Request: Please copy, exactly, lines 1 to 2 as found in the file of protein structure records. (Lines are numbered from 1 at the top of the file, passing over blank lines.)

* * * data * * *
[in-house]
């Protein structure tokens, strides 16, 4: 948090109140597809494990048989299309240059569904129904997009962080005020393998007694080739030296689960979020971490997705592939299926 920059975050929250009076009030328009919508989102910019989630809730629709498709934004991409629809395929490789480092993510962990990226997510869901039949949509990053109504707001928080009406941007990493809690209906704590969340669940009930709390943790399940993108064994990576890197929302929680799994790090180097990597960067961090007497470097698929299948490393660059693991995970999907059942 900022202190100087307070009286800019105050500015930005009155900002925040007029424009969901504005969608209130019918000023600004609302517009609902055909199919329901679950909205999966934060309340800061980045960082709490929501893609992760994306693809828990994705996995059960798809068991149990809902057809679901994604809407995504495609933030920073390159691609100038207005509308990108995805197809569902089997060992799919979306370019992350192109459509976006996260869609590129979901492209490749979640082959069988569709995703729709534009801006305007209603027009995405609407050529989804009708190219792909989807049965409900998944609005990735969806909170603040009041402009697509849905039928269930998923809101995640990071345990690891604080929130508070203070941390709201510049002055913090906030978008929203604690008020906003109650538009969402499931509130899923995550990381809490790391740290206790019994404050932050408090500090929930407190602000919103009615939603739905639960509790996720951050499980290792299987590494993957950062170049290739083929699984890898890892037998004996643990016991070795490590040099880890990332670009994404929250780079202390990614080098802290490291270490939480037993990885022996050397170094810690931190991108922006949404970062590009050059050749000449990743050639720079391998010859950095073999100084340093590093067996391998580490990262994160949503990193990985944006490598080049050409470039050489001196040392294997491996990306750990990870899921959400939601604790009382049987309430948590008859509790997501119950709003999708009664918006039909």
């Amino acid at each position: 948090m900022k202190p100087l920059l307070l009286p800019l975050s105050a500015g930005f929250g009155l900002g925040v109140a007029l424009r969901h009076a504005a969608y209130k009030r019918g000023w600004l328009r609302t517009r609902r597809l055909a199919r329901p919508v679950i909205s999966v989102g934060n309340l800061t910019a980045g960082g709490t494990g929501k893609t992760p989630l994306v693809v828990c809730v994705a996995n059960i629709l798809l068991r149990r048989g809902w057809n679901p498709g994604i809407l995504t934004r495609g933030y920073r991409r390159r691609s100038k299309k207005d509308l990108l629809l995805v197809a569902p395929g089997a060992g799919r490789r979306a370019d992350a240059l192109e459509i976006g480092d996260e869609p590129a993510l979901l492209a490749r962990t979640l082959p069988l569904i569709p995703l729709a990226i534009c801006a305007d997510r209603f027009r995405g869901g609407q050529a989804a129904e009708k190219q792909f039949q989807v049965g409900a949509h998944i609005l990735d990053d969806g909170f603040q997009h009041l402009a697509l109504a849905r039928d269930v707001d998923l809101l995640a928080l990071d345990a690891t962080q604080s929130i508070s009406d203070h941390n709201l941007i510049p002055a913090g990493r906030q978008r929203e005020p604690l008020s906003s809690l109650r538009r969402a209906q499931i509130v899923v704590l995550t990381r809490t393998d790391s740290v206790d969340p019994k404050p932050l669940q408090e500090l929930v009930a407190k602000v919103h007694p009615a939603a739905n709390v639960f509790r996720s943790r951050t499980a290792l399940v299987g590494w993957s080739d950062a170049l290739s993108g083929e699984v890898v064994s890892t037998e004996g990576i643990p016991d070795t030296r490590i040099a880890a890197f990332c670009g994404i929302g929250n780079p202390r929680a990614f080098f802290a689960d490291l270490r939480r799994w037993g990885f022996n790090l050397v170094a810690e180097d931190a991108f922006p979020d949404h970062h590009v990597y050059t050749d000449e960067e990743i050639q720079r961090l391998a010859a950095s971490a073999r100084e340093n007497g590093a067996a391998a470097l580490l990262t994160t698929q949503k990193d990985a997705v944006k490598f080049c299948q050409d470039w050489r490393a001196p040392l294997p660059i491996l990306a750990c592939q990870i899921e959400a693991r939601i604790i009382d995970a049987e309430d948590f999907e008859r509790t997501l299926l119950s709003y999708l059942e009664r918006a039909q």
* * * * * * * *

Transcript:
[in-house]
């Protein structure tokens, strides 16, 4: 948090109140597809494990048989299309240059569904129904997009962080005020393998007694080739030296689960979020971490997705592939299926 920059975050929250009076009030328009919508989102910019989630809730629709498709934004991409629809395929490789480092993510962990990226997510869901039949949509990053109504707001928080009406941007990493809690209906704590969340669940009930709390943790399940993108064994990576890197929302929680799994790090180097990597960067961090007497470097698929299948490393660059693991995970999907059942 900022202190100087307070009286800019105050500015930005009155900002925040007029424009969901504005969608209130019918000023600004609302517009609902055909199919329901679950909205999966934060309340800061980045960082709490929501893609992760994306693809828990994705996995059960798809068991149990809902057809679901994604809407995504495609933030920073390159691609100038207005509308990108995805197809569902089997060992799919979306370019992350192109459509976006996260869609590129979901492209490749979640082959069988569709995703729709534009801006305007209603027009995405609407050529989804009708190219792909989807049965409900998944609005990735969806909170603040009041402009697509849905039928269930998923809101995640990071345990690891604080929130508070203070941390709201510049002055913090906030978008929203604690008020906003109650538009969402499931509130899923995550990381809490790391740290206790019994404050932050408090500090929930407190602000919103009615939603739905639960509790996720951050499980290792299987590494993957950062170049290739083929699984890898890892037998004996643990016991070795490590040099880890990332670009994404929250780079202390990614080098802290490291270490939480037993990885022996050397170094810690931190991108922006949404970062590009050059050749000449990743050639720079391998010859950095073999100084340093590093067996391998580490990262994160949503990193990985944006490598080049050409470039050489001196040392294997491996990306750990990870899921959400939601604790009382049987309430948590008859509790997501119950709003999708009664918006039909």